By getting away from the church's suburban location, members reached new people where they were.
One person observed that it was as if adults returned to childhood during the impromptu choir formation. Previously solemn individuals jumped at the chance to participate, donning purple stoles and singing familiar Christmas carols to a slightly country beat. Gaiety turned to poignancy as the Rev. Justin Collett delivered a message about addiction, redemption and everyone needing a little bit of light. Those who have lived on the streets surrounding the warehouse understood, and when Holy Communion was offered, to some, it seemed like a kingdom feast.
The Rethink Church team at United Methodist Communications broadened the reach of this service to the online community at www.RethinkChurch.org. Digital advertising directed people to www.rethinkchurch.org/christmaseve, where they could watch and comment on the service (personalized through video co-hosts), send prayer requests to the Upper Room Living Prayer Center and find a church in their community.
In the early hours of dawn, Tagawunia Tarleton waits outside Sixty-First Avenue United Methodist Church in Nashville to receive a ticket to shop for her nine children at the Last-Minute Toy Store. A UMNS photo by Kathleen Barry.
Last-Minute Toy Store offers hope, help
According to the Rev. Paul Slentz, pastor of Sixty-First Avenue United Methodist Church, parents and guardians of 4,674 children and teens gave their families a happier Christmas, thanks to the generosity of others. Each participant received a ticket to choose new toys and gifts, plus books, oranges and candy canes, at no charge.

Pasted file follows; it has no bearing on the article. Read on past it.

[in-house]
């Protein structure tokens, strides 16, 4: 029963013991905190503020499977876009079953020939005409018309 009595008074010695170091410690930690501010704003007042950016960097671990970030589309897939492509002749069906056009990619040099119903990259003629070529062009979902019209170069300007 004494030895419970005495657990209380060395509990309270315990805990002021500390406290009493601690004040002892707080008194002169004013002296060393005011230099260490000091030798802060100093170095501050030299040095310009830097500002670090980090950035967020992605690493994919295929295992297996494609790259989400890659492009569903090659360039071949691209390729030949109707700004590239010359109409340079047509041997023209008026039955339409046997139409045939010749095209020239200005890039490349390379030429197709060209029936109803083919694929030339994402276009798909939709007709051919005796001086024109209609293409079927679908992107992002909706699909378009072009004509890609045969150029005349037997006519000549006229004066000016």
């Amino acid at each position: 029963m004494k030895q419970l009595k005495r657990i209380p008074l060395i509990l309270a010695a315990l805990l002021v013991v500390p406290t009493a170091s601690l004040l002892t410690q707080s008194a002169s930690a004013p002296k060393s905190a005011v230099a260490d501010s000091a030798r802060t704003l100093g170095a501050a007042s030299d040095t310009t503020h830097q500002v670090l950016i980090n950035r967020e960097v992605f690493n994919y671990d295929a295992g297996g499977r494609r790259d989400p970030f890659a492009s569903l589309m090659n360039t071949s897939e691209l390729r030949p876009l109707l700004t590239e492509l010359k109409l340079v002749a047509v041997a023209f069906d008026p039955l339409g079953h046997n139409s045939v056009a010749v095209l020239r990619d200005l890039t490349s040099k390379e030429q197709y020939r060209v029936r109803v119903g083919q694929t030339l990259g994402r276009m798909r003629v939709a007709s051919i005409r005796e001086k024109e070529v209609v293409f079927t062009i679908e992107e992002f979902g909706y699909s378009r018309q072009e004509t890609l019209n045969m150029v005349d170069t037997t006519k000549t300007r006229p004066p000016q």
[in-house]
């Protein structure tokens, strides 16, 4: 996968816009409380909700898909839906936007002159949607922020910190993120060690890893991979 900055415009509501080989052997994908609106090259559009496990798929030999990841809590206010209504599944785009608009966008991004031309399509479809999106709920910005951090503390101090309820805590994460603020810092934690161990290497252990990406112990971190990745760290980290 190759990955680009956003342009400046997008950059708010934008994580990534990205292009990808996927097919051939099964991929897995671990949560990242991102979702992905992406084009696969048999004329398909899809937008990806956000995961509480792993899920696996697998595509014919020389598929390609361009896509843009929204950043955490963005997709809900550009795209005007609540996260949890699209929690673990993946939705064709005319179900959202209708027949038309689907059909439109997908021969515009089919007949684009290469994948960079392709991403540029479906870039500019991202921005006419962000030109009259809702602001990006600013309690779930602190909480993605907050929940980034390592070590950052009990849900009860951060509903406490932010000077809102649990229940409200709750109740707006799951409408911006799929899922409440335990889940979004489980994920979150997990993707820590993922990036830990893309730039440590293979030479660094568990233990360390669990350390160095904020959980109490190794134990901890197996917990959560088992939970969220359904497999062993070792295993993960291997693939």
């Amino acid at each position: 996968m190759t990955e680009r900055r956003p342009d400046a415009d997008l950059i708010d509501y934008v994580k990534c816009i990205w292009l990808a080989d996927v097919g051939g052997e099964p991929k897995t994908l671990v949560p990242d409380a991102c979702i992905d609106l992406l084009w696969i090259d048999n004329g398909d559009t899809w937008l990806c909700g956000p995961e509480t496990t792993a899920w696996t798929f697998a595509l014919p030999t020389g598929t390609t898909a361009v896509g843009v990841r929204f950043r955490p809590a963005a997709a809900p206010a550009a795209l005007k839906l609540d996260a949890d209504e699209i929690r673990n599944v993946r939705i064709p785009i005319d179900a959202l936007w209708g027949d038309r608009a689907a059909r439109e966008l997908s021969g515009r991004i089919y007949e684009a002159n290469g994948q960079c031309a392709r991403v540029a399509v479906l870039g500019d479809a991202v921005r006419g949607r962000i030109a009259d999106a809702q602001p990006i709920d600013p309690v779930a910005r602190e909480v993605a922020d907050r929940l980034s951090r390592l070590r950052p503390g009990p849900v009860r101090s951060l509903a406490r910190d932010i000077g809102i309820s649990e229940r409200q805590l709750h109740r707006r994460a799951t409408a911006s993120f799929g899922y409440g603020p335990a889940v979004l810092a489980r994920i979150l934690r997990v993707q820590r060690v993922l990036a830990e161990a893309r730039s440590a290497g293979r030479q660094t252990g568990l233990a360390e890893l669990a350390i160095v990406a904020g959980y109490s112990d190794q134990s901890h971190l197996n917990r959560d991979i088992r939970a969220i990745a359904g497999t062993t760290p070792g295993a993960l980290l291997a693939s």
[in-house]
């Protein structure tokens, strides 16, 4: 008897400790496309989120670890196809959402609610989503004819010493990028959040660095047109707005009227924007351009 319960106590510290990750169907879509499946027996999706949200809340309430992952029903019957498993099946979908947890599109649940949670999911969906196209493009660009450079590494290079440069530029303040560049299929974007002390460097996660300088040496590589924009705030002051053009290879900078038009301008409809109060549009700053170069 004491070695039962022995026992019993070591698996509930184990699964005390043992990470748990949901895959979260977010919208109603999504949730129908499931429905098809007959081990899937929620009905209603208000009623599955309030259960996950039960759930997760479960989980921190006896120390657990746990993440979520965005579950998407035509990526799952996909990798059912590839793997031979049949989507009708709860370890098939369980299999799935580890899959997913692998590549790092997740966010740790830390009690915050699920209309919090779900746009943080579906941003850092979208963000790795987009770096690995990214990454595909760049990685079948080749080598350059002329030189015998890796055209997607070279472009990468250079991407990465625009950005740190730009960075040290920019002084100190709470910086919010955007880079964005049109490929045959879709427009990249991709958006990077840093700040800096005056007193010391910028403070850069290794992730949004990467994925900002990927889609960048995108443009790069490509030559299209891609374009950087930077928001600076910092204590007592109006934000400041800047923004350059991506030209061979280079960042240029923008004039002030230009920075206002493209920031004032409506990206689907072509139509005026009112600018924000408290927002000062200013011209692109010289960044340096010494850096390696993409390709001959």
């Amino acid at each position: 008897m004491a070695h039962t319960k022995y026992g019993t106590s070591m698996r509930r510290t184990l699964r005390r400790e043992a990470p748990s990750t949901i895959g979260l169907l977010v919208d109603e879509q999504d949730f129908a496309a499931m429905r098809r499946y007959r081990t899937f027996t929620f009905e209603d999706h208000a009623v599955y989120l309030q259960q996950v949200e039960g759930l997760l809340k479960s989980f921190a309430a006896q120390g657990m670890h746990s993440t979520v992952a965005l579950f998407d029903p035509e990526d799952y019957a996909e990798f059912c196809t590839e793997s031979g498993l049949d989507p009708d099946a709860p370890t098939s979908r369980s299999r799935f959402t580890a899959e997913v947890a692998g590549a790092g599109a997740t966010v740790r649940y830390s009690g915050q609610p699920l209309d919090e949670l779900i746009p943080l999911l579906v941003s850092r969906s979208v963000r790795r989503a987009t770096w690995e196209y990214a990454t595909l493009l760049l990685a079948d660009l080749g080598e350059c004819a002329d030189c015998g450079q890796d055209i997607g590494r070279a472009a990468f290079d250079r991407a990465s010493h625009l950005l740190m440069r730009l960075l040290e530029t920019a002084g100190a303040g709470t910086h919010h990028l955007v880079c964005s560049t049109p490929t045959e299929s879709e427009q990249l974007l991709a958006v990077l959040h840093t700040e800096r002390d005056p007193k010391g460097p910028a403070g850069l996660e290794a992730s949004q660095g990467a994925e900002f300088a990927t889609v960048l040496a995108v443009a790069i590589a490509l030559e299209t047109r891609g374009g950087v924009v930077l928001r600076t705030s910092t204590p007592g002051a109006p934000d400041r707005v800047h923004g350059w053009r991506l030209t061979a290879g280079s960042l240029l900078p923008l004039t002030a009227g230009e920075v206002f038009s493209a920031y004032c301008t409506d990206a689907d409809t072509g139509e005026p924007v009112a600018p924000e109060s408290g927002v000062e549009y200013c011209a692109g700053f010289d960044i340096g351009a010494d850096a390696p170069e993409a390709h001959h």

Reporting on the Faith and Leadership website, Fiona Soltes said, "But this is not an affluent church that just opens its pocketbook. The humble congregation, all but a few low-income themselves, offer their ongoing time, efforts and sense of ownership instead. The toy store - with more than 20,000 gifts worth some $200,000 donated by individuals and organizations citywide in the months preceding Christmas - is aimed at reaching those who have missed the deadline for toys from other agencies.
"It also draws hundreds of individual volunteers who join members of the congregation in pulling it off. Many volunteers receive assistance themselves."
Slentz shared a thank-you note from one mother. "Thank you so much," Sandra wrote. "You have given me hope in my heart. I was so worried that on Christmas morning, my little boy wouldn't have anything. God bless and merry Christmas."
*Dunlap-Berg is internal content editor for United Methodist Communications, Nashville, Tenn. Also contributing to this report were Daniel R. Gangler, director of communication, Indiana Annual (regional) Conference; Anne M. Gearhart, director of communications, Northern Illinois Annual Conference; and Neelley Hicks, assistant director, Communications Ministry Group, United Methodist Communications.
News media contact: Barbara Dunlap-Berg, Nashville, Tenn., (615) 742-5489 or firstname.lastname@example.org.